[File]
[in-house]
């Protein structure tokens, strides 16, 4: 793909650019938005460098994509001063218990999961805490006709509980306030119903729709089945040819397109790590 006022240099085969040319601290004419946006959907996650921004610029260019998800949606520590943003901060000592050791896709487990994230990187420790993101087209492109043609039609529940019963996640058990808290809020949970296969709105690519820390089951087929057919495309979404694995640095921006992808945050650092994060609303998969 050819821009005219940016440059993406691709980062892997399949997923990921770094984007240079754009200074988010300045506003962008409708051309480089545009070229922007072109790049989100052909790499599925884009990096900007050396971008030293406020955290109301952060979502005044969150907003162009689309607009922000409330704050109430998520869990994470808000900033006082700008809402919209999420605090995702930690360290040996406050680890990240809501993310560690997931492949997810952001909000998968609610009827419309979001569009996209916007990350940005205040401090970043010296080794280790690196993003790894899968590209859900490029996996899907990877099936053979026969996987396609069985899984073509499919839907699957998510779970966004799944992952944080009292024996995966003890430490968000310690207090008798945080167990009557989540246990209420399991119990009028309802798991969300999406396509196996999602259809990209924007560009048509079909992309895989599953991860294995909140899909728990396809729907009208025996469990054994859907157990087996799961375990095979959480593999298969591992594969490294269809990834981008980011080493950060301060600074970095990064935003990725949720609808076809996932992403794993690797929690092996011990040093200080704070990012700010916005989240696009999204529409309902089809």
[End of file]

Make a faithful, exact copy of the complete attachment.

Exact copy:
[in-house]
């Protein structure tokens, strides 16, 4: 793909650019938005460098994509001063218990999961805490006709509980306030119903729709089945040819397109790590 006022240099085969040319601290004419946006959907996650921004610029260019998800949606520590943003901060000592050791896709487990994230990187420790993101087209492109043609039609529940019963996640058990808290809020949970296969709105690519820390089951087929057919495309979404694995640095921006992808945050650092994060609303998969 050819821009005219940016440059993406691709980062892997399949997923990921770094984007240079754009200074988010300045506003962008409708051309480089545009070229922007072109790049989100052909790499599925884009990096900007050396971008030293406020955290109301952060979502005044969150907003162009689309607009922000409330704050109430998520869990994470808000900033006082700008809402919209999420605090995702930690360290040996406050680890990240809501993310560690997931492949997810952001909000998968609610009827419309979001569009996209916007990350940005205040401090970043010296080794280790690196993003790894899968590209859900490029996996899907990877099936053979026969996987396609069985899984073509499919839907699957998510779970966004799944992952944080009292024996995966003890430490968000310690207090008798945080167990009557989540246990209420399991119990009028309802798991969300999406396509196996999602259809990209924007560009048509079909992309895989599953991860294995909140899909728990396809729907009208025996469990054994859907157990087996799961375990095979959480593999298969591992594969490294269809990834981008980011080493950060301060600074970095990064935003990725949720609808076809996932992403794993690797929690092996011990040093200080704070990012700010916005989240696009999204529409309902089809």